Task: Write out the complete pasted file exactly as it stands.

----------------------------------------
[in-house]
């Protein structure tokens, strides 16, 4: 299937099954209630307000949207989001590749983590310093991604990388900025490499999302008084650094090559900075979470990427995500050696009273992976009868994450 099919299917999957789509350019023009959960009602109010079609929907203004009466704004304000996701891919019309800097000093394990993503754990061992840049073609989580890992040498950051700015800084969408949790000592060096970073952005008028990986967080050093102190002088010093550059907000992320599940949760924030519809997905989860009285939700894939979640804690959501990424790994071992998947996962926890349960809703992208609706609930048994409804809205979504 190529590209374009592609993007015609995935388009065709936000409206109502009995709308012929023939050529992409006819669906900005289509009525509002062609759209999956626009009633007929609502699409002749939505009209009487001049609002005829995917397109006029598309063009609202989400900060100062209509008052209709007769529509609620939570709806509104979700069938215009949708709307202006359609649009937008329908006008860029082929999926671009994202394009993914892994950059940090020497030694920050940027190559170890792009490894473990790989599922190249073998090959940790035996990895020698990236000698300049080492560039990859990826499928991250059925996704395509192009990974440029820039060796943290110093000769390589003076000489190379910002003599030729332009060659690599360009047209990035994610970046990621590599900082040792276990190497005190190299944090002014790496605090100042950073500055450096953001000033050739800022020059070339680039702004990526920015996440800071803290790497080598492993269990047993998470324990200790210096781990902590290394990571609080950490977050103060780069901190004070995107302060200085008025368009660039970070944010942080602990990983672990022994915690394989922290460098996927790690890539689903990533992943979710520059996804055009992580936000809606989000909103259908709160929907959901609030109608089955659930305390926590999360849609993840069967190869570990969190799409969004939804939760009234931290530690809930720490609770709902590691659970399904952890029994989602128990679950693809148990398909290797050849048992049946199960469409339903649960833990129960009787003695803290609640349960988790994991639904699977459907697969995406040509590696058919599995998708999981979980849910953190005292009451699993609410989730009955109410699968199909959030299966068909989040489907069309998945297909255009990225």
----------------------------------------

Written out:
[in-house]
């Protein structure tokens, strides 16, 4: 299937099954209630307000949207989001590749983590310093991604990388900025490499999302008084650094090559900075979470990427995500050696009273992976009868994450 099919299917999957789509350019023009959960009602109010079609929907203004009466704004304000996701891919019309800097000093394990993503754990061992840049073609989580890992040498950051700015800084969408949790000592060096970073952005008028990986967080050093102190002088010093550059907000992320599940949760924030519809997905989860009285939700894939979640804690959501990424790994071992998947996962926890349960809703992208609706609930048994409804809205979504 190529590209374009592609993007015609995935388009065709936000409206109502009995709308012929023939050529992409006819669906900005289509009525509002062609759209999956626009009633007929609502699409002749939505009209009487001049609002005829995917397109006029598309063009609202989400900060100062209509008052209709007769529509609620939570709806509104979700069938215009949708709307202006359609649009937008329908006008860029082929999926671009994202394009993914892994950059940090020497030694920050940027190559170890792009490894473990790989599922190249073998090959940790035996990895020698990236000698300049080492560039990859990826499928991250059925996704395509192009990974440029820039060796943290110093000769390589003076000489190379910002003599030729332009060659690599360009047209990035994610970046990621590599900082040792276990190497005190190299944090002014790496605090100042950073500055450096953001000033050739800022020059070339680039702004990526920015996440800071803290790497080598492993269990047993998470324990200790210096781990902590290394990571609080950490977050103060780069901190004070995107302060200085008025368009660039970070944010942080602990990983672990022994915690394989922290460098996927790690890539689903990533992943979710520059996804055009992580936000809606989000909103259908709160929907959901609030109608089955659930305390926590999360849609993840069967190869570990969190799409969004939804939760009234931290530690809930720490609770709902590691659970399904952890029994989602128990679950693809148990398909290797050849048992049946199960469409339903649960833990129960009787003695803290609640349960988790994991639904699977459907697969995406040509590696058919599995998708999981979980849910953190005292009451699993609410989730009955109410699968199909959030299966068909989040489907069309998945297909255009990225």